Weekend Reading

By Kate Riley June 8, 2018

Wow, it’s been a hard week. Two tragic losses and I’m devastated by the news. Kate Spade was such a light in the design world, and Anthony Bourdain an inspiration to so many, especially those of us who love to travel. My heart is so heavy.

I struggle to understand how this happens, to find the right words to say, and to learn as much as I can about depression and mental health. We lost a family friend to suicide a month ago, a death I’m still trying to wrap my head around and why he made that choice. My sister lives with a chronic pain condition and she has educated me so much about why people consider and ultimately choose suicide. She shared this article on the reasons people attempt suicide with me this morning and some personal insight I found so helpful.

We must as a society reach out and help those who struggle, to give them the space to open up about it so we can support and hopefully save them. I welcome your thoughts on this issue, and any insight you may have too.

Because I traditionally share these, some favorite links from the week:

In love with the patterns and textures in this California Mediterranean.

I love creativity of Jenna’s charming laundry room makeover.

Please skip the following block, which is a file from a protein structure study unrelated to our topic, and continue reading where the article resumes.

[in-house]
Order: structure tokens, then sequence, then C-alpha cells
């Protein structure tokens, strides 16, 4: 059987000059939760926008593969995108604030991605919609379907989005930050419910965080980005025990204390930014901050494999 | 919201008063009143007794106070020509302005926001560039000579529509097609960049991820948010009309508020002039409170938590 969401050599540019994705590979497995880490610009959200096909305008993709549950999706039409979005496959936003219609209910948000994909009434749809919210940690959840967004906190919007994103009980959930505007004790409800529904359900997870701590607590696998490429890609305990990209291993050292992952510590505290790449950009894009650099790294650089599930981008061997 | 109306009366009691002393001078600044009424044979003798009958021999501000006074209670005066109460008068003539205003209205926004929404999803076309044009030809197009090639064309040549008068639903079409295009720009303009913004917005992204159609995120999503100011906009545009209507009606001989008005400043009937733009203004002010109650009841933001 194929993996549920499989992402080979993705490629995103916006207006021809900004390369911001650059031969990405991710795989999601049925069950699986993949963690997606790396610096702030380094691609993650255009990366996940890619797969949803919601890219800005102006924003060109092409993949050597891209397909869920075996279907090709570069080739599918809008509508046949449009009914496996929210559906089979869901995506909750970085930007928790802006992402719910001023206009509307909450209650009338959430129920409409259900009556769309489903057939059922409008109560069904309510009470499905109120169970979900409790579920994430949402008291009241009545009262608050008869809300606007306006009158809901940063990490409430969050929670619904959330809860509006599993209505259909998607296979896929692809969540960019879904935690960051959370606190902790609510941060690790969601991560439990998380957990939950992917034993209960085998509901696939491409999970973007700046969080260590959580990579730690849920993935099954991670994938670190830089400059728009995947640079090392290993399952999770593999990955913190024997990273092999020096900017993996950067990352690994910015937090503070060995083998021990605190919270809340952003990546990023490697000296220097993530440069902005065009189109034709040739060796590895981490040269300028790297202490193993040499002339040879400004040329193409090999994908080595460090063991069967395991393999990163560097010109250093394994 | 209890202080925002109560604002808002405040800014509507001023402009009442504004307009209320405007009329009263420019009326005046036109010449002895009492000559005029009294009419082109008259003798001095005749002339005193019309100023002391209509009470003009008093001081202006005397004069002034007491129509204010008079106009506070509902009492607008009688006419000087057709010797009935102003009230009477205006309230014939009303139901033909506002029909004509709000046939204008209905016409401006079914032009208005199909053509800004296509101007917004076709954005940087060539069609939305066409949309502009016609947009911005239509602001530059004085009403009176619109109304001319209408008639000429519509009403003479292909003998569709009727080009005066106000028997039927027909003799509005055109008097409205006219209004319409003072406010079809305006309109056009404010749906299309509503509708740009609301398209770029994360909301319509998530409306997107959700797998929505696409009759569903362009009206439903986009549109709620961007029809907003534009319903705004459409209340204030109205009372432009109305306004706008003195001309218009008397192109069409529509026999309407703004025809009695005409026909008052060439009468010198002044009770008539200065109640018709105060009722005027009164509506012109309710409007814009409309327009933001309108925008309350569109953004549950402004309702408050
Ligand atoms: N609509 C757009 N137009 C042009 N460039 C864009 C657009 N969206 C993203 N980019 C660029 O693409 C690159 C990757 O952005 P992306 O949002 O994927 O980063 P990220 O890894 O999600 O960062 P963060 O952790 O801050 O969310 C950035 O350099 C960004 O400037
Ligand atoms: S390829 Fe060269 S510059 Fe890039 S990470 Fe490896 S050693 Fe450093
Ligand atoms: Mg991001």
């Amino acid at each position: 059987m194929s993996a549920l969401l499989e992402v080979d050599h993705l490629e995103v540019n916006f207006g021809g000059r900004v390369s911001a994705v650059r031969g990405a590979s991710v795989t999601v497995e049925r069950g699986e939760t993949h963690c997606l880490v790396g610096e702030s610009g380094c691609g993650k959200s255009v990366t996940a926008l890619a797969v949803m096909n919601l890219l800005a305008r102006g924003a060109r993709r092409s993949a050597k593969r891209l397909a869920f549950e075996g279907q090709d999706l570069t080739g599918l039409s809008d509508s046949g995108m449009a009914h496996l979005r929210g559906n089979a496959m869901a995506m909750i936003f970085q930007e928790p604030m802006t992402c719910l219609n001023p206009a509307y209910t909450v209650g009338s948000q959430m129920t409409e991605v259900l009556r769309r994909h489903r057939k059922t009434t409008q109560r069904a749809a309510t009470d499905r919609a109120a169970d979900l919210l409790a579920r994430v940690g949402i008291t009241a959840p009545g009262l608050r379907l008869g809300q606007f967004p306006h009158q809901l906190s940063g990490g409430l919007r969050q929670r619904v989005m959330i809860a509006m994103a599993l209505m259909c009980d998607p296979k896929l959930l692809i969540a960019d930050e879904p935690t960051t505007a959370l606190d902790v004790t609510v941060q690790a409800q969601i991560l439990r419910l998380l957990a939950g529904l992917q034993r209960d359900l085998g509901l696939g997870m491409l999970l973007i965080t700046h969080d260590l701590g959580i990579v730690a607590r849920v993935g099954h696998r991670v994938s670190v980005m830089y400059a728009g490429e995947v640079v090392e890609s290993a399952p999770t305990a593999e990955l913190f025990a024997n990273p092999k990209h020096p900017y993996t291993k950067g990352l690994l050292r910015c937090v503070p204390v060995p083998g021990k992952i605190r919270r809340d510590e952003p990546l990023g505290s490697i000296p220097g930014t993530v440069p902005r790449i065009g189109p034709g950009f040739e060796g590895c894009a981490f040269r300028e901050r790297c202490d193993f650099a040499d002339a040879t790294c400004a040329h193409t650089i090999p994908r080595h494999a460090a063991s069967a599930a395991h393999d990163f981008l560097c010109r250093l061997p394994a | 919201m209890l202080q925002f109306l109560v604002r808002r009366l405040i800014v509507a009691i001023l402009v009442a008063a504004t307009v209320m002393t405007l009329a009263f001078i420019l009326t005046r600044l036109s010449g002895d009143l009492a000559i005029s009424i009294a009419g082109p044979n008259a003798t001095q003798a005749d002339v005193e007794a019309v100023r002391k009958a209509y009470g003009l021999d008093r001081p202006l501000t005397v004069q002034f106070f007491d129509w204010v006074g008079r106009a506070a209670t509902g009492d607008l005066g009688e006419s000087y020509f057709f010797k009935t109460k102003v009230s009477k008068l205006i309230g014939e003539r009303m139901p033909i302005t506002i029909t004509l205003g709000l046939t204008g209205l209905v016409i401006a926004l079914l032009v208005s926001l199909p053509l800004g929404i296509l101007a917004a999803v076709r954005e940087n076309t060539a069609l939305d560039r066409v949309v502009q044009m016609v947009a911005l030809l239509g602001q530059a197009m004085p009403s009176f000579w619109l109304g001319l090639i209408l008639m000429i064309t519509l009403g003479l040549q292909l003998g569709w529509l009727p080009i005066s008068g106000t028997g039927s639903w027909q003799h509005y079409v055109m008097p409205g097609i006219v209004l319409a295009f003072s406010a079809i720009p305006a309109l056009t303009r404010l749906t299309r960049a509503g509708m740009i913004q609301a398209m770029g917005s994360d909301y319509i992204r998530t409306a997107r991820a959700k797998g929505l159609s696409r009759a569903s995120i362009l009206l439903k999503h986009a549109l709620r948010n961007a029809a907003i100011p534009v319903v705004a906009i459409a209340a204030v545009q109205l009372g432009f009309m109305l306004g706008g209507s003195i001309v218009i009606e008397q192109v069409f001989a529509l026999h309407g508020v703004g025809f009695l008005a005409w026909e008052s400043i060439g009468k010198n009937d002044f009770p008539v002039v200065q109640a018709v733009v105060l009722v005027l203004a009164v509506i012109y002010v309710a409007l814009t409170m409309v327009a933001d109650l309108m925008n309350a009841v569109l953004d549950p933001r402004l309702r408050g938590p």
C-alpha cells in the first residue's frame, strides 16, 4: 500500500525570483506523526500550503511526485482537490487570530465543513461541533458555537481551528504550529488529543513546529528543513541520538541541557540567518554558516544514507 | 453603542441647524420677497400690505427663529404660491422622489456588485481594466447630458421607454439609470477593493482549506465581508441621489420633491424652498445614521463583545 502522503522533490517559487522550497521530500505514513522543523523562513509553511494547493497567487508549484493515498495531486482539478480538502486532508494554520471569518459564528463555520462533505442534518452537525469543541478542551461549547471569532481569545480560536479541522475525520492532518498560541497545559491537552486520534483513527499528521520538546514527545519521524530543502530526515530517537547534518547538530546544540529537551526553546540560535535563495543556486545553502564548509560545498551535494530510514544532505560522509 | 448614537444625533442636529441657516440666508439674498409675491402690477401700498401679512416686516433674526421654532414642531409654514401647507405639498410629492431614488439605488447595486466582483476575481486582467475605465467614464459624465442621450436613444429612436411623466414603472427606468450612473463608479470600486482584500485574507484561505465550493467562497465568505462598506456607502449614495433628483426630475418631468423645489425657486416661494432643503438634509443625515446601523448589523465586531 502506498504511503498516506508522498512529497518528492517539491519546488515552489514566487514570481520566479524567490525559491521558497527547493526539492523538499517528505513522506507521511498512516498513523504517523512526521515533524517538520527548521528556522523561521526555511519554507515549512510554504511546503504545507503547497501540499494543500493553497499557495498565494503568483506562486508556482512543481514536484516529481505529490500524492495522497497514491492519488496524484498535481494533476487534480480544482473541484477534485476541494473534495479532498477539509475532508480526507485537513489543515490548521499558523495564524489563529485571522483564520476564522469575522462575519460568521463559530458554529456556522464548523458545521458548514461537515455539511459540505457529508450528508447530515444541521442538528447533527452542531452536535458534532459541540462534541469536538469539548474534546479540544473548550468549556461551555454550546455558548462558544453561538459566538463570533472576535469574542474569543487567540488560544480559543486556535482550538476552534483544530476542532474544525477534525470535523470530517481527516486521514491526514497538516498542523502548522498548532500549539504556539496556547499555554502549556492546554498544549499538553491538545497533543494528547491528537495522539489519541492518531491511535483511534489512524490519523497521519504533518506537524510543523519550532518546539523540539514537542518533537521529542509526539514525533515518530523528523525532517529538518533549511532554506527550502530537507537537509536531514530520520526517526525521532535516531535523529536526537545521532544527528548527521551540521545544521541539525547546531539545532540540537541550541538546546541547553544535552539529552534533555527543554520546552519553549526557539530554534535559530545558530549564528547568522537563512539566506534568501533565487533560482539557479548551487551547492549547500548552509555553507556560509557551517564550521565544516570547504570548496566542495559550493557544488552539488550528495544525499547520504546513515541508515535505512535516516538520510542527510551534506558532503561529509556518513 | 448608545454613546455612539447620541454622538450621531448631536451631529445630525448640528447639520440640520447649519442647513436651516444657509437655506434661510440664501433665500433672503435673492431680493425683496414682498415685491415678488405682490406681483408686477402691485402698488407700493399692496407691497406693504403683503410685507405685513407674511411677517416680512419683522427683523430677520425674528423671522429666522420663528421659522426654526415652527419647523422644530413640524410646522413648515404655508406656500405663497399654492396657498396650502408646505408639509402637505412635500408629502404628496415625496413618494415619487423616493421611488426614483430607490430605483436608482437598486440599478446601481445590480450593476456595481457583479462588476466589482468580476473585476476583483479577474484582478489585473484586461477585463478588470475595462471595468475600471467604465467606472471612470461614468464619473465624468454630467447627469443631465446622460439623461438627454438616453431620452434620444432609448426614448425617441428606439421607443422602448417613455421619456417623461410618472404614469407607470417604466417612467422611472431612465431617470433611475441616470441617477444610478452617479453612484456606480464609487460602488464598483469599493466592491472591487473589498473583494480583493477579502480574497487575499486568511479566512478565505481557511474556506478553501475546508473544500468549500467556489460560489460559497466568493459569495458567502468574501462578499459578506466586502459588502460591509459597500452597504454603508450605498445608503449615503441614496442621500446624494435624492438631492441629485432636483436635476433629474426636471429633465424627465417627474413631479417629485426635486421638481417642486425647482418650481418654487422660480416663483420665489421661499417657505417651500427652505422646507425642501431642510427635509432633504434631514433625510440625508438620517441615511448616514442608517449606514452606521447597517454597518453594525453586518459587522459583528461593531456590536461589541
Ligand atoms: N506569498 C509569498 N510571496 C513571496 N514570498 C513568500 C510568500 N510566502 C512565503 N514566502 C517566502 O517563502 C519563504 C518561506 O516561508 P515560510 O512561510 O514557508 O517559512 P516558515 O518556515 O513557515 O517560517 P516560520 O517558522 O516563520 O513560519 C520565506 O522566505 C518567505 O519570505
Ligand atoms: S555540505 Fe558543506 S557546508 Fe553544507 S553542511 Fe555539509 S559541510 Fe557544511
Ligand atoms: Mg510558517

Another great tip from Emily on upping your gallery wall game.

Clever ways to hack the Instagram algorithm.

Easy and chic: DIY marbled dye pillows.

This is how Pinterest forecasts design trends.

A beautifully styled black & white wedding shoot inspired by haute couture.

Stephen Curry on how to build mental resilience.

Budget friendly bucket list destinations.

Remembering Anthony Bourdain and his favorite places.

Also these life lessons from Anthony Bourdain.

Kate Spade quotes on style and confidence.




  1. Kate, if you don’t mind me saying so, people don’t choose suicide, any more than people with allergies choose anaphylaxis, or people with vertigo choose to fall down. Even if it feels like it is, it is never a true choice.

    • thank you for pointing that out. I’m learning more and more about suicide, and it’s always hard to find the right words to write, and to say, especially on such a difficult subject.

  2. I had a good friend who suffered immensely for decades with manic depression and she ultimately took her life after her shildren were grown. It really seems like she died of a disease. No one should have to suffer like that and you simply cannot judge unless you can feel what they feel and walk in their shoes. I still miss you, Stacy.

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